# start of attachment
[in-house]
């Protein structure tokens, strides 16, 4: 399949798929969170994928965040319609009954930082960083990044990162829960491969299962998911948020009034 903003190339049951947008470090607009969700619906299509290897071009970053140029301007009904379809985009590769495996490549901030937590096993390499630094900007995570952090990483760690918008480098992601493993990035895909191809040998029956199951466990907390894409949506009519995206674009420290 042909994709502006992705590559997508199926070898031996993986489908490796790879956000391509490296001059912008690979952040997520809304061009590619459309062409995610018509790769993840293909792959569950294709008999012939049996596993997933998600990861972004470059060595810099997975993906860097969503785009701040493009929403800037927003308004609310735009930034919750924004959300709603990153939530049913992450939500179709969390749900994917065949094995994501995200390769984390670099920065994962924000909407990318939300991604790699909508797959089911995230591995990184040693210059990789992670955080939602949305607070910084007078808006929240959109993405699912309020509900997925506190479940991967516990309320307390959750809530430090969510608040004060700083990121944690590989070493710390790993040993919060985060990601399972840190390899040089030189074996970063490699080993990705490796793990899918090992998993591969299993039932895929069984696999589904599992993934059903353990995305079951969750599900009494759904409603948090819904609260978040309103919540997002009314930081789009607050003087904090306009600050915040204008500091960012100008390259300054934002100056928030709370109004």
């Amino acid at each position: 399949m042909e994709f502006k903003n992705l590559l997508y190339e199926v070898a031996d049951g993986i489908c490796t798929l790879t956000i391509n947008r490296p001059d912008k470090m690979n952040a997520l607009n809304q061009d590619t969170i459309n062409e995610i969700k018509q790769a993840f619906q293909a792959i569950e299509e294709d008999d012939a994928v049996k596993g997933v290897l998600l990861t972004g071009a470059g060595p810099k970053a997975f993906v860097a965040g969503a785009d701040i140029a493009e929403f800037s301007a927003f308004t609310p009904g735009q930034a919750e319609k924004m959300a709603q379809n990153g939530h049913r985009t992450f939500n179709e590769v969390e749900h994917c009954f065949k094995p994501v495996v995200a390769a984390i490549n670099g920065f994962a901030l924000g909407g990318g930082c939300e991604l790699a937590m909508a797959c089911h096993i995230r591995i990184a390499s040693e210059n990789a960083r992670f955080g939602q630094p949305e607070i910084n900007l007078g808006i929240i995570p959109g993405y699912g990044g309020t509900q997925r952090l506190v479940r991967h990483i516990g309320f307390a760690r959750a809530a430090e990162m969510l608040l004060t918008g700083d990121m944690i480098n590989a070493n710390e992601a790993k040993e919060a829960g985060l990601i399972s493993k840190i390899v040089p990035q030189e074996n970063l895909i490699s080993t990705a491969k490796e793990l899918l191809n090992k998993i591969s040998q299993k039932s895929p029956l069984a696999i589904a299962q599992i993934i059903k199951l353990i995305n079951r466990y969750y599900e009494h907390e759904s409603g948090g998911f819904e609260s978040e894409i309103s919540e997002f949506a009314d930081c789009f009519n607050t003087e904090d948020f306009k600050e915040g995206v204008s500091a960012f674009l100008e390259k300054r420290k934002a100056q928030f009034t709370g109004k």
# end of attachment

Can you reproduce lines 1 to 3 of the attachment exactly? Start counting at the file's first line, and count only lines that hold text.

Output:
[in-house]
């Protein structure tokens, strides 16, 4: 399949798929969170994928965040319609009954930082960083990044990162829960491969299962998911948020009034 903003190339049951947008470090607009969700619906299509290897071009970053140029301007009904379809985009590769495996490549901030937590096993390499630094900007995570952090990483760690918008480098992601493993990035895909191809040998029956199951466990907390894409949506009519995206674009420290 042909994709502006992705590559997508199926070898031996993986489908490796790879956000391509490296001059912008690979952040997520809304061009590619459309062409995610018509790769993840293909792959569950294709008999012939049996596993997933998600990861972004470059060595810099997975993906860097969503785009701040493009929403800037927003308004609310735009930034919750924004959300709603990153939530049913992450939500179709969390749900994917065949094995994501995200390769984390670099920065994962924000909407990318939300991604790699909508797959089911995230591995990184040693210059990789992670955080939602949305607070910084007078808006929240959109993405699912309020509900997925506190479940991967516990309320307390959750809530430090969510608040004060700083990121944690590989070493710390790993040993919060985060990601399972840190390899040089030189074996970063490699080993990705490796793990899918090992998993591969299993039932895929069984696999589904599992993934059903353990995305079951969750599900009494759904409603948090819904609260978040309103919540997002009314930081789009607050003087904090306009600050915040204008500091960012100008390259300054934002100056928030709370109004």
């Amino acid at each position: 399949m042909e994709f502006k903003n992705l590559l997508y190339e199926v070898a031996d049951g993986i489908c490796t798929l790879t956000i391509n947008r490296p001059d912008k470090m690979n952040a997520l607009n809304q061009d590619t969170i459309n062409e995610i969700k018509q790769a993840f619906q293909a792959i569950e299509e294709d008999d012939a994928v049996k596993g997933v290897l998600l990861t972004g071009a470059g060595p810099k970053a997975f993906v860097a965040g969503a785009d701040i140029a493009e929403f800037s301007a927003f308004t609310p009904g735009q930034a919750e319609k924004m959300a709603q379809n990153g939530h049913r985009t992450f939500n179709e590769v969390e749900h994917c009954f065949k094995p994501v495996v995200a390769a984390i490549n670099g920065f994962a901030l924000g909407g990318g930082c939300e991604l790699a937590m909508a797959c089911h096993i995230r591995i990184a390499s040693e210059n990789a960083r992670f955080g939602q630094p949305e607070i910084n900007l007078g808006i929240i995570p959109g993405y699912g990044g309020t509900q997925r952090l506190v479940r991967h990483i516990g309320f307390a760690r959750a809530a430090e990162m969510l608040l004060t918008g700083d990121m944690i480098n590989a070493n710390e992601a790993k040993e919060a829960g985060l990601i399972s493993k840190i390899v040089p990035q030189e074996n970063l895909i490699s080993t990705a491969k490796e793990l899918l191809n090992k998993i591969s040998q299993k039932s895929p029956l069984a696999i589904a299962q599992i993934i059903k199951l353990i995305n079951r466990y969750y599900e009494h907390e759904s409603g948090g998911f819904e609260s978040e894409i309103s919540e997002f949506a009314d930081c789009f009519n607050t003087e904090d948020f306009k600050e915040g995206v204008s500091a960012f674009l100008e390259k300054r420290k934002a100056q928030f009034t709370g109004k």